9

How can I check to see if my SSD is running in AHCI mode?

Do I need to install some special driver for that?

Looking for some AHCI indication: Screenshot of my device manager, looking for some AHCI indication

I'm using Windows 7.

4
  • Information like this must be in BIOS.
    – Phoenix
    May 23 '14 at 14:29
  • Yes, I know I need to set AHCI in BIOS, but what about the correct drivers?
    – Pedro77
    May 23 '14 at 14:30
  • @Pedro77 - If AHCI is enabled, just install the AHCI drivers, supplied by the OEM and/or on the product website for your motherboard
    – Ramhound
    May 23 '14 at 14:56
  • 1
    Please don't edit your question into a completely different set of questions, and do you best to stick to one question per question. You wanted to know how to check if AHCI was enabled, you were given an answer, then you changed the question and sprayed multiple new questions onto the end. Instead of doing that, if you have a new/different question, start a new question. May 23 '14 at 17:28
3

Check your BIOS first to see if AHCI is turned on. When you install Windows it installs AHCI drivers and uses it by default (if it's enabled in BIOS). Except for the cases when you may be cloning HDD on SSD.

4
  • 1
    I've accepted an improvement because I simply do not know the answer to whether AHCI is affected by a change from HDD to SSD... from what I've read, AHCI is quite important for SSD as it makes use of new functions SSDs provide... I don't know...
    – Kinnectus
    May 23 '14 at 14:42
  • You know, you can change AHCI settings in a system registry, but if system was cloned and you turn on it - system get crash.
    – Phoenix
    May 23 '14 at 14:49
  • I know that if you install Windows 7 whilst AHCI is turned on then everything gets done automatically, and if you subsequently turn AHCI mode off then Windows still works. If you install Windows with AHCI on then, surely, imaging the device to an SSD will have no ill effects??
    – Kinnectus
    May 23 '14 at 14:56
  • If AHCI was on when Windows was installed on HDD, and then you clone one - it must be OK.
    – Phoenix
    May 23 '14 at 15:18
19

Windows uses AHCI by default, but it may not be enabled if your BIOS wasn't set properly during installation of the operating system.

Check if you're using AHCI mode by viewing the list of controller drivers.

  1. In Windows 7, click the "Start" button > Control Panel > Hardware and Sound > Device Manager

  2. Click the arrow next to "IDE ATA/ATAPI Controllers" to display the list of controller drivers currently used by your system.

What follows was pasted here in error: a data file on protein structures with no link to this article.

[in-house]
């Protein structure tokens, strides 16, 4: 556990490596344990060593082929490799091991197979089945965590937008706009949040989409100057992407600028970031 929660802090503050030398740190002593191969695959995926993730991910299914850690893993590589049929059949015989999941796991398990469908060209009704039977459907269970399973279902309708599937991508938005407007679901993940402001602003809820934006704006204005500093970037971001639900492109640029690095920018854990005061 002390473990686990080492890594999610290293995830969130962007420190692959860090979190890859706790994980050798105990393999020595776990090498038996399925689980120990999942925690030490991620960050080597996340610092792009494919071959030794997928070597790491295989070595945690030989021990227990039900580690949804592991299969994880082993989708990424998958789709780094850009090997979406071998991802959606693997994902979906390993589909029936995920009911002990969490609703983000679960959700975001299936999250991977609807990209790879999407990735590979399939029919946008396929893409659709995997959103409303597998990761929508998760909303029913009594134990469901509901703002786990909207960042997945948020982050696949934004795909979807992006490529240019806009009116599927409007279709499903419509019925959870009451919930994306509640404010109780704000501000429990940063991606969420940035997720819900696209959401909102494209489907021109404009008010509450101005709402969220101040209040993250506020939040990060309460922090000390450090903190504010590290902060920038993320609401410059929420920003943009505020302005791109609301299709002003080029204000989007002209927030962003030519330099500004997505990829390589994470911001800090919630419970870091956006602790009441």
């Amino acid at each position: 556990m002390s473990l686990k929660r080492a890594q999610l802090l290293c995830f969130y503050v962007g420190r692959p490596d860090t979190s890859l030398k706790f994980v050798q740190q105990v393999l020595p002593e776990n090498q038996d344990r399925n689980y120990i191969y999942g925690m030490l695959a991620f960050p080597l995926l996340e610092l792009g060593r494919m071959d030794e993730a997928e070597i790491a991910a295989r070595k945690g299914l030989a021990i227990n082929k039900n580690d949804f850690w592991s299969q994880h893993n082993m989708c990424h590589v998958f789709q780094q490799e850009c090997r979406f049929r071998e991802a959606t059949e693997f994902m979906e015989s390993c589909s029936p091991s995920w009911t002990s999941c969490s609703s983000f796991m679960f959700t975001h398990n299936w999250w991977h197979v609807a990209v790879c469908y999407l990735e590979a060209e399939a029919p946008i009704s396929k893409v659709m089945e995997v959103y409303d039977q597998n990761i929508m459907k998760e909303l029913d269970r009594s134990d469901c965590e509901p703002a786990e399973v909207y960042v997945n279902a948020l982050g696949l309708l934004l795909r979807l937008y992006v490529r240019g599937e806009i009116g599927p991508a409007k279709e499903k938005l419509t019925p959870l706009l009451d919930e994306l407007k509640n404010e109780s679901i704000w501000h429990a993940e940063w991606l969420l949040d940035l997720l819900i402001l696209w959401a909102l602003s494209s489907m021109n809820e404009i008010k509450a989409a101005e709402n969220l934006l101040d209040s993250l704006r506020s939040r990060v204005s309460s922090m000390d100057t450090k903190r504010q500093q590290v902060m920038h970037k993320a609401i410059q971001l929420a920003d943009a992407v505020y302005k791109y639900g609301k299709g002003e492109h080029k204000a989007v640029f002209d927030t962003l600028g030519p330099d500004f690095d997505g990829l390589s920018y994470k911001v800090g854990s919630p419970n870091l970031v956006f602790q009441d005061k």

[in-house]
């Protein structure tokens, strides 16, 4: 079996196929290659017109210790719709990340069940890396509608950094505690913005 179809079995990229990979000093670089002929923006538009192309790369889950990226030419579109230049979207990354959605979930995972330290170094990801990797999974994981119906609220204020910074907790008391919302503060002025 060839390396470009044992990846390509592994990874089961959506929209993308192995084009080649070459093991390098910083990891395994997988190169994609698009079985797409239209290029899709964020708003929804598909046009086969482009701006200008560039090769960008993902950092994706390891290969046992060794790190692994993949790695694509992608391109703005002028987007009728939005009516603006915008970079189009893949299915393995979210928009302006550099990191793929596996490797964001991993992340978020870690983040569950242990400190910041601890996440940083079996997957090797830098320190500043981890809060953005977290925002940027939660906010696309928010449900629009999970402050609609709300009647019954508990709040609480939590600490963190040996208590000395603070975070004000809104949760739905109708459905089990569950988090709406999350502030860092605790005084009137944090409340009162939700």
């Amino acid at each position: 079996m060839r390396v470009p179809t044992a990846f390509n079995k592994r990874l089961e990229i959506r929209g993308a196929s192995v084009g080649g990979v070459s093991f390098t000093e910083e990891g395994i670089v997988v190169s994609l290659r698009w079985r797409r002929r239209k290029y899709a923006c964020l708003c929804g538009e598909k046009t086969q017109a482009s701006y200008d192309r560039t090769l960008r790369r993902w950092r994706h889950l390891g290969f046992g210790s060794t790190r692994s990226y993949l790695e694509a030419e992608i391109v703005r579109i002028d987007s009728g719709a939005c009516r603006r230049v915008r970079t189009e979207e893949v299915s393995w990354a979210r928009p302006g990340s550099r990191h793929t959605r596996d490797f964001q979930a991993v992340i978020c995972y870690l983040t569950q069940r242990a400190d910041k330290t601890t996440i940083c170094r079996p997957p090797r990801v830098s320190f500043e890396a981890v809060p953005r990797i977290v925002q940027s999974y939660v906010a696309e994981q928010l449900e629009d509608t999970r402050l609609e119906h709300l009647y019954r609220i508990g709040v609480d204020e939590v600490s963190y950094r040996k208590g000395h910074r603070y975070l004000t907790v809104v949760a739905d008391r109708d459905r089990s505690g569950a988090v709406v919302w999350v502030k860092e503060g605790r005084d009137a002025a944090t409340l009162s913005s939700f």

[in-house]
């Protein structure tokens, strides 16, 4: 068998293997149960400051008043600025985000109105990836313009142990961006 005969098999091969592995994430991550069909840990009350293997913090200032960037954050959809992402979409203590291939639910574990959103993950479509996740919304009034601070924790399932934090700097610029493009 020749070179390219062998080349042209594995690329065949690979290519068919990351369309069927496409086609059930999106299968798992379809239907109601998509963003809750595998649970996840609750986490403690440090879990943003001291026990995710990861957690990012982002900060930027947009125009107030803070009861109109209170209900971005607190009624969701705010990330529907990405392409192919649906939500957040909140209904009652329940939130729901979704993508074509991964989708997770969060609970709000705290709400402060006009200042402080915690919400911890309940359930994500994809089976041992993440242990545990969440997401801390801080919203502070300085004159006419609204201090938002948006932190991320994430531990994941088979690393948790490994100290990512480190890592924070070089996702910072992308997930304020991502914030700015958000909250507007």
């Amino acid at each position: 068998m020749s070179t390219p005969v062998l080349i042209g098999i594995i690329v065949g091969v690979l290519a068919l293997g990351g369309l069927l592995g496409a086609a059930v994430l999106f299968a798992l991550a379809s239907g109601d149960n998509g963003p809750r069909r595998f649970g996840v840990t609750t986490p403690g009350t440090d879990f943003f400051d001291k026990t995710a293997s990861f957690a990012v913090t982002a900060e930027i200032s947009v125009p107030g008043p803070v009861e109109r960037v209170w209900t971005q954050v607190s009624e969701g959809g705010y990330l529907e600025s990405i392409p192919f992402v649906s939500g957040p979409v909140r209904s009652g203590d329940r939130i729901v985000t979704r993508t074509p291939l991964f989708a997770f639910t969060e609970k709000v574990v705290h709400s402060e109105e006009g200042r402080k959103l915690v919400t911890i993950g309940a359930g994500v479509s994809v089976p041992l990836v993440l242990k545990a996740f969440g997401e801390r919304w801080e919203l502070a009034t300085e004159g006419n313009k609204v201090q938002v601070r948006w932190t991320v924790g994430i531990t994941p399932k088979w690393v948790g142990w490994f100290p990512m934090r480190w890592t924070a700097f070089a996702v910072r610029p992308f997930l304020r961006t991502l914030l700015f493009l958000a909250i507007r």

3. Check for an entry that contains the acronym "AHCI." If an entry exists, and there is no yellow exclamation mark or red "X" over it, then AHCI mode is properly enabled. If you don't see an "AHCI" entry, or the only entry contains a red or yellow mark, then there's a problem and AHCI mode is not properly enabled.

Also you can check what is a driver system using:

Right click on one of controllers > Properties > Details tap > Change property to Service

  • pciide.sys = microsoft IDE driver
  • msahci = Microsoft AHCI driver
  • iastor.sys = Intel AHCI/RAID driver

In my system:

enter image description here

Conclusion: My system has no error, it using Microsoft AHCI driver hence AHCI is on.


Please, edit my post if you see any errors (grammatical, technical and etc). Thank you!

1
  • 1
    for me "service" is set to "amd_sata". what does it mean?
    – Gravity
    Oct 17 '18 at 18:46
4

Run AS SSD Benchmark and look under the name of the SSD:

enter image description here

If it is green and shows mv91xx (AHCI driver for your Marvell Controller) you use AHCI if it shows PCIIDE in red you run in IDE mode.

enter image description here

4
  • It shows mv91xx on green. It is odd that when I change BIOS option 2. to AHCI the windows wont boot. If it is already on AHCI because of option 2. it shold have booted. Im confused.
    – Pedro77
    May 23 '14 at 17:28
  • ok, I overlooked that you use a Marvel Controller. In this case mv91xx also means your run in AHCI mode. May 24 '14 at 5:22
  • btw, please don't use such external controller, connect SSDs always to the native SATA ports of the chipset (Intel) May 24 '14 at 5:24
  • Ok, but why? Btw, there are two places at my bios that I can change from IDE to AHCI, at the Onboard SATA6G Controller it was already AHCI, but at Storage configuration / Configure SATA as: was IDE, after I change it to AHCI, Windows did not boot! I'm confused, Win should boot if it was already AHCI.
    – Pedro77
    May 24 '14 at 14:30
-1

You’re using the wrong S-ATA connector on your board. Please consult the manual and connect your SSD to your Chipset-native controller. Which is currently not running in AHCI mode, by the way.

Additional controllers (in this case a Marvell chip) tend to cause problems and often provide inferior performance.

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